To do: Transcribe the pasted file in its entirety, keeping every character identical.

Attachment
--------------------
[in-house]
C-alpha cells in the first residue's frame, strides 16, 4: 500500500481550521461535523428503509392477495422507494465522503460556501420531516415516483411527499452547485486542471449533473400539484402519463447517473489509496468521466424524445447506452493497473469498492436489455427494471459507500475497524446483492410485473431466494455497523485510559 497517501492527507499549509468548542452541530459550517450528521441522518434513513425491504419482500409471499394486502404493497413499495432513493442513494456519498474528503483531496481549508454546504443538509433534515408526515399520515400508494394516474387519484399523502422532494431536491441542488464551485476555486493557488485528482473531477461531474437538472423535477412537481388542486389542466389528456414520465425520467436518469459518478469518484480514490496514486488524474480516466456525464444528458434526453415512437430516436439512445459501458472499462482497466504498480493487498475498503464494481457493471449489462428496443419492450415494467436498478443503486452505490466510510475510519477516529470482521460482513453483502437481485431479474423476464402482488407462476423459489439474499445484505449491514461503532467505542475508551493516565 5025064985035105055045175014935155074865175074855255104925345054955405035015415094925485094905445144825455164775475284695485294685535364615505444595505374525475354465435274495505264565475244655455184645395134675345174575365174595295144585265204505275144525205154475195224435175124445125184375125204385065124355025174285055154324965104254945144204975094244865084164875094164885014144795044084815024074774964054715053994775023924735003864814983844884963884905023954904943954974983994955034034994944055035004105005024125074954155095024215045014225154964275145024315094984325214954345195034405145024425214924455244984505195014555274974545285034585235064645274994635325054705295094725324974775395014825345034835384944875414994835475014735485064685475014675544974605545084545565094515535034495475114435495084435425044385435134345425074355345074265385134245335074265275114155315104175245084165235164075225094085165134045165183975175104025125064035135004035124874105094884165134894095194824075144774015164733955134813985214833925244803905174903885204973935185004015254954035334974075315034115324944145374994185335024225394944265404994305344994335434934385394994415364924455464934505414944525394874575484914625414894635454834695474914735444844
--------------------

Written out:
[in-house]
C-alpha cells in the first residue's frame, strides 16, 4: 500500500481550521461535523428503509392477495422507494465522503460556501420531516415516483411527499452547485486542471449533473400539484402519463447517473489509496468521466424524445447506452493497473469498492436489455427494471459507500475497524446483492410485473431466494455497523485510559 497517501492527507499549509468548542452541530459550517450528521441522518434513513425491504419482500409471499394486502404493497413499495432513493442513494456519498474528503483531496481549508454546504443538509433534515408526515399520515400508494394516474387519484399523502422532494431536491441542488464551485476555486493557488485528482473531477461531474437538472423535477412537481388542486389542466389528456414520465425520467436518469459518478469518484480514490496514486488524474480516466456525464444528458434526453415512437430516436439512445459501458472499462482497466504498480493487498475498503464494481457493471449489462428496443419492450415494467436498478443503486452505490466510510475510519477516529470482521460482513453483502437481485431479474423476464402482488407462476423459489439474499445484505449491514461503532467505542475508551493516565 5025064985035105055045175014935155074865175074855255104925345054955405035015415094925485094905445144825455164775475284695485294685535364615505444595505374525475354465435274495505264565475244655455184645395134675345174575365174595295144585265204505275144525205154475195224435175124445125184375125204385065124355025174285055154324965104254945144204975094244865084164875094164885014144795044084815024074774964054715053994775023924735003864814983844884963884905023954904943954974983994955034034994944055035004105005024125074954155095024215045014225154964275145024315094984325214954345195034405145024425214924455244984505195014555274974545285034585235064645274994635325054705295094725324974775395014825345034835384944875414994835475014735485064685475014675544974605545084545565094515535034495475114435495084435425044385435134345425074355345074265385134245335074265275114155315104175245084165235164075225094085165134045165183975175104025125064035135004035124874105094884165134894095194824075144774015164733955134813985214833925244803905174903885204973935185004015254954035334974075315034115324944145374994185335024225394944265404994305344994335434934385394994415364924455464934505414944525394874575484914625414894635454834695474914735444844